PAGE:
Our Beijing-based Climate Change & Air Quality Program team share what they are reading and talking about
Pictured: The Mingxing Power Station in Shanghai; China is working to alleviate its pollution problems through a variety of levers, including increased penalties, a growing carbon trading market, and a planned environmental tax law.
Carbon Emissions Trading: Fresh off the heels of the Paulson Dialogue on carbon emissions trading held in Beijing last week, it was reported that Beijing’s municipal government is in discussions with Hebei, Inner Mongolia and Jiangsu province to include some of their cities in the Chinese capital’s carbon market. The Paulson Institute is co-authoring a paper with the Environmental Defense Fund, looking at the carbon ETS experiences of the US and EU and the key elements that would make China’s transition to a national carbon emissions trading scheme a success. The contents of that paper, which will be published later this year, were discussed in a private dialogue with policymakers, NGOs and businesses last week. Putting a national price on carbon emissions, such as via a carbon emissions trading system, would be an important step toward helping China achieve greater integration of policies in energy, air emissions and economic transformation.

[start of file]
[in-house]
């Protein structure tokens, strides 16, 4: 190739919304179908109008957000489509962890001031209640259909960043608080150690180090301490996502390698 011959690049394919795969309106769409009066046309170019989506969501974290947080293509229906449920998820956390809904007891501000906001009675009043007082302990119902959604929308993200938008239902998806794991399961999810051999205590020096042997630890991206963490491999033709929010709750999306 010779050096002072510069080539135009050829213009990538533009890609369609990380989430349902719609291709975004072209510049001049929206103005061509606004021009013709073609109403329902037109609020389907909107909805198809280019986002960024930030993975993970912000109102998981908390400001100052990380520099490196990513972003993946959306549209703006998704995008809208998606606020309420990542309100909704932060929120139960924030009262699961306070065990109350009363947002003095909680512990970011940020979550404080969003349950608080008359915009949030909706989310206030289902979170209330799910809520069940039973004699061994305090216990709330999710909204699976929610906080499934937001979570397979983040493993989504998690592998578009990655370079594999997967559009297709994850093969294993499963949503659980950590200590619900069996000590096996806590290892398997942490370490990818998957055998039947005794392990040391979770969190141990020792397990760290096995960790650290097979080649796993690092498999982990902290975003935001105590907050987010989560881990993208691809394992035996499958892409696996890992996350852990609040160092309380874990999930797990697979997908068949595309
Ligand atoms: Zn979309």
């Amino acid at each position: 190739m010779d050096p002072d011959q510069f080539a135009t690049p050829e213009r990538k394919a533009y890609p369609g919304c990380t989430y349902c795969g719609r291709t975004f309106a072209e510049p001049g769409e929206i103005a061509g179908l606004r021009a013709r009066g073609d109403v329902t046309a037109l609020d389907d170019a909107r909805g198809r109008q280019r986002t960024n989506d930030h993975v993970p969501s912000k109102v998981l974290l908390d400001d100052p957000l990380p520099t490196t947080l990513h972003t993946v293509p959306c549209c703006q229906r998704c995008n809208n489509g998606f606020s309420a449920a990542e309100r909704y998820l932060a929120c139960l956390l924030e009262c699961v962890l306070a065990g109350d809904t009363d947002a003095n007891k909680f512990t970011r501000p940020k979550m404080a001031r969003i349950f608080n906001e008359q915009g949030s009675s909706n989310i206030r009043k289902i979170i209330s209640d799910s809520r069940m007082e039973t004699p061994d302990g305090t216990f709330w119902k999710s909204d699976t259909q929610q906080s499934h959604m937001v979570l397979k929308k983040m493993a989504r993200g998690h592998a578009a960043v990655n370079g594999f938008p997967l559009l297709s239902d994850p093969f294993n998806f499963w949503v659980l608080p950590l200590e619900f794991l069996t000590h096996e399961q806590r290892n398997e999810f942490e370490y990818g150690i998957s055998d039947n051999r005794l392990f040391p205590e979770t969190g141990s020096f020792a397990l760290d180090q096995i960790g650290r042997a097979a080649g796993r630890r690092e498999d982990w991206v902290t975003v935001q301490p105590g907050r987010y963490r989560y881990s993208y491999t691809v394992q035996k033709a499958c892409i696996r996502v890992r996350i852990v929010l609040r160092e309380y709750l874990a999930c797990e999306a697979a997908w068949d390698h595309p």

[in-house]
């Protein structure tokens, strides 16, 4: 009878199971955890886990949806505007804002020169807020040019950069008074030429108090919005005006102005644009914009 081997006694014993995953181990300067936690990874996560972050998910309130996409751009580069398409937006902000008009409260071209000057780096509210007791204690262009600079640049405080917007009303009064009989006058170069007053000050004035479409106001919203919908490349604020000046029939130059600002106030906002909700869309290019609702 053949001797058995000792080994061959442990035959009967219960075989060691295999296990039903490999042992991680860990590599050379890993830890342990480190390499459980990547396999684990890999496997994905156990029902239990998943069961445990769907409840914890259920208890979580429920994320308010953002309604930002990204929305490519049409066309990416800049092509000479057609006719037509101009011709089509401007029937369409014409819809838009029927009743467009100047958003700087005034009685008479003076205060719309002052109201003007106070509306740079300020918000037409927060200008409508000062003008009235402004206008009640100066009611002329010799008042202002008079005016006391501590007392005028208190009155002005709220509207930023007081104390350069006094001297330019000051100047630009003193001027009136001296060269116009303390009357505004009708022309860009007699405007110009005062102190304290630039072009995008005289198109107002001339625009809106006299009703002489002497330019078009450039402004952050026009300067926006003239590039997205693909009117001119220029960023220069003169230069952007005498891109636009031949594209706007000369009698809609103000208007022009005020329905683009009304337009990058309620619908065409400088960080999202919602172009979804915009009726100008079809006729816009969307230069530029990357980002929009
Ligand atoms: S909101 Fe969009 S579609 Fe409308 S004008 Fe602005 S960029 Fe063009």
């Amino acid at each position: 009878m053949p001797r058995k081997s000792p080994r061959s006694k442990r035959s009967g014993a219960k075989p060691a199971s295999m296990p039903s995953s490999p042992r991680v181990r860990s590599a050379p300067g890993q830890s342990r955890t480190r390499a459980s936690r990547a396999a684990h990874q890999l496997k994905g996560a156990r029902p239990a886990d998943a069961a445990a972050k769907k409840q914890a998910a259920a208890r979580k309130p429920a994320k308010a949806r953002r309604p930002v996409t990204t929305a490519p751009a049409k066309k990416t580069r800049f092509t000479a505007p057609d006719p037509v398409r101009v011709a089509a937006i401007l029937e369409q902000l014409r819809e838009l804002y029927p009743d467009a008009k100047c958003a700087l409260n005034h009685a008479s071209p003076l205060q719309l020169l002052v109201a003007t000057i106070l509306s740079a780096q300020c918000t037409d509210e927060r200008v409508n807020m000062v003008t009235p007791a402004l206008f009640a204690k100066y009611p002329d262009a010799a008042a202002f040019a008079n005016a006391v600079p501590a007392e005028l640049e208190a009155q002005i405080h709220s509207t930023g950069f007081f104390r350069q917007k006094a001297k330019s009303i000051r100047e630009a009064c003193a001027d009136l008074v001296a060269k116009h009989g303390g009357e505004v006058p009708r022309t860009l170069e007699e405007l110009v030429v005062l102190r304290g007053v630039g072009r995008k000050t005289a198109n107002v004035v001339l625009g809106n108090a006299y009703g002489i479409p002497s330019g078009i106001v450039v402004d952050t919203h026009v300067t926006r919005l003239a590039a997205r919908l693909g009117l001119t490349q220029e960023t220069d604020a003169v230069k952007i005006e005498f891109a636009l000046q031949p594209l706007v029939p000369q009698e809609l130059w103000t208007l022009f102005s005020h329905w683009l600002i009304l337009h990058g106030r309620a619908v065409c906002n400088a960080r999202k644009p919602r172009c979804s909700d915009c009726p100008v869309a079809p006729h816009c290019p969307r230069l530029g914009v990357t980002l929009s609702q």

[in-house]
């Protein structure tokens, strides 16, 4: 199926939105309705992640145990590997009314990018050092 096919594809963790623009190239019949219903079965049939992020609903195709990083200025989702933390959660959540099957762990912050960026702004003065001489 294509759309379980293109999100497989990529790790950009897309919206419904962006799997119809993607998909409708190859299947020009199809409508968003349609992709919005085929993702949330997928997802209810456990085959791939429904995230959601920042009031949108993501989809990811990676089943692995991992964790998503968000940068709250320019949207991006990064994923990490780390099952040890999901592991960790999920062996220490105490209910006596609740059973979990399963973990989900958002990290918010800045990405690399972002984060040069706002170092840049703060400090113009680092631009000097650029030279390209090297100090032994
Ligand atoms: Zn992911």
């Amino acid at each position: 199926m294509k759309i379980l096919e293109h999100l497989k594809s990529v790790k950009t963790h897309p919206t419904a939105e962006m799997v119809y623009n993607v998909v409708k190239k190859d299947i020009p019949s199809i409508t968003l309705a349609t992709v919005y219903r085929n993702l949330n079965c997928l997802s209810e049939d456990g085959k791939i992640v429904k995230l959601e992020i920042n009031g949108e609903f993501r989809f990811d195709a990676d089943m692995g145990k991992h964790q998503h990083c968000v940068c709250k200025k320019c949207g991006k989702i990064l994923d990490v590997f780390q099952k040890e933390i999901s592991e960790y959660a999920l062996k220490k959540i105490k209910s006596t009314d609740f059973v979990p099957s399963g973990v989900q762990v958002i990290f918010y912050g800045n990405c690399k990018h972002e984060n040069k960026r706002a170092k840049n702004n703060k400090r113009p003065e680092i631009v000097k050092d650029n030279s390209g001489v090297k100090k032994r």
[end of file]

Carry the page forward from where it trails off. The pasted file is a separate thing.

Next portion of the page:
Environmental tax law: Last week, China’s State Council released a long-awaited draft law on environmental taxes aimed at cutting down on water, soil and air pollution in key industries. The law could potentially be good for two main reasons:
- It would prompt the tax department to closely monitor emissions, increasing overall transparency and regulation of emissions – something that would contribute to the success of the national ETS planned for 2016.
- It would impose a price on all emissions, as opposed to the current law which only imposes cost only on excessive illegal emissions.
This tax on emissions (almost all of which come from fossil fuel sources) will complement China’s plan to put a price on carbon through the national carbon ETS in 2016. A big outstanding question: will the cost be high enough to change behavior?
Tougher enforcement: Under the new stricter environmental protection law that went into effect this year. The new law fines violating companies on a cumulative daily basis rather than on the previous one-time basis. The heftiest fine of RMB 15.8 million (US$ 2.55 million) was given in March to state-owned Shaanxi Coal and Chemical Industry Group Co. Ltd for failing to stop discharging polluted water after it was warned twice during a 79-day period. Zou Shuomin, head of the Ministry of Environmental Protection’s (MEP) supervision bureau, said that companies are spending more on environmental protection under the pressure of large fines.